What you need to know about COVID-19 in B.C. on April 17, 2020
Province records 43 new cases, no new deaths in last 24 hours
UPDATE: On Friday afternoon, the province issued a revision to its COVID-19 numbers from Thursday, April 16 related to long-term care homes. The copy that follows reflects those changes, with a correction at the bottom.
- Dr. Bonnie Henry announces: "We have flattened that curve," after revealing new modelling of B.C.'s COVID-19 situation.
- As of Friday afternoon, B.C. has confirmed 1,618 cases of COVID-19.
- 78 people have died of the disease.
- 966 patients have recovered. This number is lower than previous figures and reflects new criteria from Vancouver Coastal Health.
- 119 people are in hospital with COVID-19, including 52 in intensive care.
The COVID-19 curve is flattening in B.C. The worst-case scenarios did not come to pass and measures to limit disease transmission have been effective.
Those were some of the takeaways from a briefing led by provincial health officer Dr. Bonnie Henry and Health Minister Adrian Dix Friday morning where updated modelling of B.C.'s COVID-19 situation was shown to the public.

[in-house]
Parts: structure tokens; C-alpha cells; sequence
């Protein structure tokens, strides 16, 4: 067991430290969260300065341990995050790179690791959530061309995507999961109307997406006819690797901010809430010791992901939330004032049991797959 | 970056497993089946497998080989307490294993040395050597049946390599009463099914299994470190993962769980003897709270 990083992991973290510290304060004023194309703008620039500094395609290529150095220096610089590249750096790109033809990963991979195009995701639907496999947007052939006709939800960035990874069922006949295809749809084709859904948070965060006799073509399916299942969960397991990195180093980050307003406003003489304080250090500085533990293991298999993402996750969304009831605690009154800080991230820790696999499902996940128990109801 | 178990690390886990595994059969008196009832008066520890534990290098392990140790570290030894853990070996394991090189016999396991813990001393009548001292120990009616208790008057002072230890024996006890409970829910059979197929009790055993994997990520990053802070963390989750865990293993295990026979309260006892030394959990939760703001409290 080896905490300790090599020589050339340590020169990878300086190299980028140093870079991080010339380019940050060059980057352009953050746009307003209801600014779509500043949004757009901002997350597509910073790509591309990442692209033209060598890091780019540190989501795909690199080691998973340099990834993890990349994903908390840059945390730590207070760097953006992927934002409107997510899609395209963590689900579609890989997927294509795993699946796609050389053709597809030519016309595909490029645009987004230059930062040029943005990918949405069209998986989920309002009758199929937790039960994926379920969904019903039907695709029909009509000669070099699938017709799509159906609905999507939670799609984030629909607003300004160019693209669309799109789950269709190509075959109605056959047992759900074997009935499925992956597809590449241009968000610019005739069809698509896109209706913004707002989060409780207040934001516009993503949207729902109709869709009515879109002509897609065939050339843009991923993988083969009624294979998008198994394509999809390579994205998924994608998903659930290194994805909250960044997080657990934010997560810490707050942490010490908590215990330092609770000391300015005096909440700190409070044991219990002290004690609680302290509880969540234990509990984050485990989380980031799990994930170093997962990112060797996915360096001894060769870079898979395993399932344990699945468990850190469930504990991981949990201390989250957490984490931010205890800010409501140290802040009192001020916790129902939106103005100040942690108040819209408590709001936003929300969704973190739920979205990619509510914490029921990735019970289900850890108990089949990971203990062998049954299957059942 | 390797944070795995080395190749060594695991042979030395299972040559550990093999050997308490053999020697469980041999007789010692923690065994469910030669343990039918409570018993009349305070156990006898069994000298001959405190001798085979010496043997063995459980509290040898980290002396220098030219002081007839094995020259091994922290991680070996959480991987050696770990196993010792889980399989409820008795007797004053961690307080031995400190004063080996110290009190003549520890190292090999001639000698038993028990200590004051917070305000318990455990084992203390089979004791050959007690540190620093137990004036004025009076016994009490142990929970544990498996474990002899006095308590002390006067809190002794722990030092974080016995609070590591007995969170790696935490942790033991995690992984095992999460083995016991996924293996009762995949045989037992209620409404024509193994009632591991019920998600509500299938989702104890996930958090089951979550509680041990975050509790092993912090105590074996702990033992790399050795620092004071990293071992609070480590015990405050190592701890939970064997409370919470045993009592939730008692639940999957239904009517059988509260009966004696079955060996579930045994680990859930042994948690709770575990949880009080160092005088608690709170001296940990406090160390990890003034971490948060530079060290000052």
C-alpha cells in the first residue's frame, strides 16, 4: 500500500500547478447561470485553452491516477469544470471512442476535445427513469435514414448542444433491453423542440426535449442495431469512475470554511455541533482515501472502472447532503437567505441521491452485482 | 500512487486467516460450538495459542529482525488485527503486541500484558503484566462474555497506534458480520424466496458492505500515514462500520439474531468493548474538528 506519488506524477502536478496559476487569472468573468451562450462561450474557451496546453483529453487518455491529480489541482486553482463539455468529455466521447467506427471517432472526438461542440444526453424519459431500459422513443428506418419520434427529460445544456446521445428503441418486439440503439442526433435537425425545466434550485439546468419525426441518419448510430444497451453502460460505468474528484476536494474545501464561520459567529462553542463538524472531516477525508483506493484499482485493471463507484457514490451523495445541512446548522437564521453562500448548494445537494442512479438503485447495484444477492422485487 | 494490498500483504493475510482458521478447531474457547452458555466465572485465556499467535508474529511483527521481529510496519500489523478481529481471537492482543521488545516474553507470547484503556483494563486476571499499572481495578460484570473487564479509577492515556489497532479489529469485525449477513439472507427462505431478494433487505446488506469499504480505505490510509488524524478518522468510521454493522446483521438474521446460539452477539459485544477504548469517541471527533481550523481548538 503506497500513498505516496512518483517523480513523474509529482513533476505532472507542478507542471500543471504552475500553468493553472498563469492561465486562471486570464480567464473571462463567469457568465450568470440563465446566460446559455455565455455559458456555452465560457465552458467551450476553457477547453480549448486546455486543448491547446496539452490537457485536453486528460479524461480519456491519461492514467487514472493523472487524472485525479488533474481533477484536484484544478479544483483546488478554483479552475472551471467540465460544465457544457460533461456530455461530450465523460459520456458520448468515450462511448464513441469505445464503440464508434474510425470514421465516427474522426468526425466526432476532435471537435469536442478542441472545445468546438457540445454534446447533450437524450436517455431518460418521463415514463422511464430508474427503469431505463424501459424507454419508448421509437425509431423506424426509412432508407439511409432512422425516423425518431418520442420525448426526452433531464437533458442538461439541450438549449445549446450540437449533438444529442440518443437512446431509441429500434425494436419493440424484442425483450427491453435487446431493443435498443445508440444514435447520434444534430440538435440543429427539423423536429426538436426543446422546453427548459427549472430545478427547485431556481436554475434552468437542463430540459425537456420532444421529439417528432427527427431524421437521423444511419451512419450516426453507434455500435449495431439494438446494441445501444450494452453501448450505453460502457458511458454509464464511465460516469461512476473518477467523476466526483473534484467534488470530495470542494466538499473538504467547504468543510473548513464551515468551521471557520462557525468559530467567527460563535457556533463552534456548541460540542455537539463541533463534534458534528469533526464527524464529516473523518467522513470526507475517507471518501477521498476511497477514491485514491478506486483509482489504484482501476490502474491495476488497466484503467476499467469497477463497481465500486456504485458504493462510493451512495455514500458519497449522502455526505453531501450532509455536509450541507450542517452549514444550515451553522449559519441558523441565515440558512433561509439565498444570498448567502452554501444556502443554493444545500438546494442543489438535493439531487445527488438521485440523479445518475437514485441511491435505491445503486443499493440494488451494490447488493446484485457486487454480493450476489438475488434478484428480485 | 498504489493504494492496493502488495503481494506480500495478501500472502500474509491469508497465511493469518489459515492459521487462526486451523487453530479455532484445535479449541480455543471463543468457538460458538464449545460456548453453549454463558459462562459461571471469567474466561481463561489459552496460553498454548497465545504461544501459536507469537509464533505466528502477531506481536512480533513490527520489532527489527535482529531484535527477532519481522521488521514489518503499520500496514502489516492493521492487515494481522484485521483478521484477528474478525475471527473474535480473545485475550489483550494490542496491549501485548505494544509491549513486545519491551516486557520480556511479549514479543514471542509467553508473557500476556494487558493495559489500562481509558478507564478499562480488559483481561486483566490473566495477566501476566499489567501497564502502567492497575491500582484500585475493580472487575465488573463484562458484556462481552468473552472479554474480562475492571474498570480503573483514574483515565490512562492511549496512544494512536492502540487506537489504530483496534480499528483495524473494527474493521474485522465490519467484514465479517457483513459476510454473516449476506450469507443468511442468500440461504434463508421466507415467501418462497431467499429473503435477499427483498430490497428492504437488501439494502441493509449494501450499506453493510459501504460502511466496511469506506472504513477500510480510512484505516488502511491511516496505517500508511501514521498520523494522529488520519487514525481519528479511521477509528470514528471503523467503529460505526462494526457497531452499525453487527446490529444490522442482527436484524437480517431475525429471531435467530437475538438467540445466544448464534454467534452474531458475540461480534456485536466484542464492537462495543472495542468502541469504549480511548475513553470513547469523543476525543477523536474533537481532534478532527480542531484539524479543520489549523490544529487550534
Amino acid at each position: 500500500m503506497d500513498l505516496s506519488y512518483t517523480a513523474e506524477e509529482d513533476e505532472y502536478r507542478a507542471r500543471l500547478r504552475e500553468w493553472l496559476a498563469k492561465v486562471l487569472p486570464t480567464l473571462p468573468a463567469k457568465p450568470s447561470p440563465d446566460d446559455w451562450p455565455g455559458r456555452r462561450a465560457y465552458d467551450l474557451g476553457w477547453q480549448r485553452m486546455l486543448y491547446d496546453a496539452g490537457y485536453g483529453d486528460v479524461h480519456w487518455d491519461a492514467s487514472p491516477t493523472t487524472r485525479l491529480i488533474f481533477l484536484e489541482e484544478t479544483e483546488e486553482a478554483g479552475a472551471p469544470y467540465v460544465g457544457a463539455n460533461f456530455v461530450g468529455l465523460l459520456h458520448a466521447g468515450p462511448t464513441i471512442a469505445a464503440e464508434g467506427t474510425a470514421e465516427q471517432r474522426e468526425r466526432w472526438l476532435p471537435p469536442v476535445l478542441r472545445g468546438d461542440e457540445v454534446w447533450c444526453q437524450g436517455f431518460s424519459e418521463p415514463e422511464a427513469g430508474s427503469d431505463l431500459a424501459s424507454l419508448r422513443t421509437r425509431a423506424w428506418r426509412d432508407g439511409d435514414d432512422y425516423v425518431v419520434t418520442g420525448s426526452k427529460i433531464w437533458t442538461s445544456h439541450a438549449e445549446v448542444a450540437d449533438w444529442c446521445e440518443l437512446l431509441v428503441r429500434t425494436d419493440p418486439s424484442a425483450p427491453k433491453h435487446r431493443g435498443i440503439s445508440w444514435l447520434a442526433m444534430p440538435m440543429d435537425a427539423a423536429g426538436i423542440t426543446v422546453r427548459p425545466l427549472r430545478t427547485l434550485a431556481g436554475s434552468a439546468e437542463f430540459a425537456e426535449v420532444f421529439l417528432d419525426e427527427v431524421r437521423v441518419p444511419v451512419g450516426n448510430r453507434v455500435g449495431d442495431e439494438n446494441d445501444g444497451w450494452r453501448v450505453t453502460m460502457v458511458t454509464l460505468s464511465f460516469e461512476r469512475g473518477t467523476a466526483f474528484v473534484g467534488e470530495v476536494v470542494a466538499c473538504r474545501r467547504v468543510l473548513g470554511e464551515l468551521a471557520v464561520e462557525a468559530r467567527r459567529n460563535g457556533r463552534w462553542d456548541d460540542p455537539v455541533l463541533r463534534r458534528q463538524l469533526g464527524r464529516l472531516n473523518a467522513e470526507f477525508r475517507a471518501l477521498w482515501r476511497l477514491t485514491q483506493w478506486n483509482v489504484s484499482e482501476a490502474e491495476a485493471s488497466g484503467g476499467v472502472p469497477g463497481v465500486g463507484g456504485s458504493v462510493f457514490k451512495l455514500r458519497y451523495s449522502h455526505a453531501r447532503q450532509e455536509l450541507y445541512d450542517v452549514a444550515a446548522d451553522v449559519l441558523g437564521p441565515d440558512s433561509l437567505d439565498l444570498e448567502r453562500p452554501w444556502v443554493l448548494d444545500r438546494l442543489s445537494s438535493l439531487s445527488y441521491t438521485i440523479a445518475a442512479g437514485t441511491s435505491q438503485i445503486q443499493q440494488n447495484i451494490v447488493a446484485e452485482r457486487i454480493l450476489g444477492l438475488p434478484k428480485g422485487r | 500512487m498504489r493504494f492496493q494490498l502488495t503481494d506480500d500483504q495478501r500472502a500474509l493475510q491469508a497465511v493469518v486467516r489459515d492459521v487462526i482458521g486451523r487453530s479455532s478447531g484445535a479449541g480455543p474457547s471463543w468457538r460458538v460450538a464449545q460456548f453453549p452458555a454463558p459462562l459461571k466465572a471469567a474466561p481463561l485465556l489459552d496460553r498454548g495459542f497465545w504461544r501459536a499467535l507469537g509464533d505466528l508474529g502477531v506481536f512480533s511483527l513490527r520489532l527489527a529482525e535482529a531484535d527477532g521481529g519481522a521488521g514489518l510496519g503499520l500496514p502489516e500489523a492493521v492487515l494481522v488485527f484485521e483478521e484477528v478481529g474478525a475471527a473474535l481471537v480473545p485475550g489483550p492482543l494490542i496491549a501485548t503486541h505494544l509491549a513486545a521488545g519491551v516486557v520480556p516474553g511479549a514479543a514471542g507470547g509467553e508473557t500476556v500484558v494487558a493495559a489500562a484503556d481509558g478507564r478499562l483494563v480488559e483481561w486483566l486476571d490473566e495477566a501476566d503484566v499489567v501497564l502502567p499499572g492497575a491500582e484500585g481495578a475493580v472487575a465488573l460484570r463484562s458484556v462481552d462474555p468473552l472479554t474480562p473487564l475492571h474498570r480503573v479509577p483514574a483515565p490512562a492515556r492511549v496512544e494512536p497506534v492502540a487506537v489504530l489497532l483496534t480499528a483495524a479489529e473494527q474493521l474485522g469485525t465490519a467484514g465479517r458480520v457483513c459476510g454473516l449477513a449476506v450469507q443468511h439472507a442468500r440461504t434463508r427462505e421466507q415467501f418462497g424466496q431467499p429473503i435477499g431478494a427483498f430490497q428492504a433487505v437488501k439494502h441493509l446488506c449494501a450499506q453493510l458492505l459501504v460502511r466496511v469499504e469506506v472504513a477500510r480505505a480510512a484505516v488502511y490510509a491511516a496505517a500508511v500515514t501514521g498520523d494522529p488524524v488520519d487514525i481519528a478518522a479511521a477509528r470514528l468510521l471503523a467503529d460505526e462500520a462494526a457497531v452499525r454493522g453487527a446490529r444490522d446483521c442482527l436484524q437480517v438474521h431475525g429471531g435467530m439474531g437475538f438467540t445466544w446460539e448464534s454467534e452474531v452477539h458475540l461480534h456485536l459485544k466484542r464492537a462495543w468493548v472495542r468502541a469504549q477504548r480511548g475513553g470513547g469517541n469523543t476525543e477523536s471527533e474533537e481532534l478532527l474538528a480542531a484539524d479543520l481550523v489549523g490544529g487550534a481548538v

Henry said some restrictions could be lifted next month if the progress continues but she also said British Columbians should not expect life to return to pre-COVID days anytime soon.
"Our new normal for the coming months, and it may be some time, is going to be modifications of what we're seeing right now," Henry said.
"We must hold that line."
A statement from the province later Friday said B.C. recorded 43 new cases of COVID-19 and no new deaths in the last 24 hours.
As of Friday afternoon, the province has had 1,618 test-positive cases of the illness and 78 deaths.
At least 966 people have recovered from COVID-19, a decrease from the 983 reported one day earlier. That change reflects new criteria used by Vancouver Coastal Health for someone to be considered recovered, the province said
A total of 119 patients are currently in hospital, including 52 in intensive care.
There are ongoing outbreaks at 20 long-term care homes, two provincial correctional centres and one federal prison. There have been no new outbreaks in the past day.
The Mission Institution, the federal prison, has seen 63 people test positive for the novel coronavirus, six of whom are in hospital. One person has died in relation to that outbreak.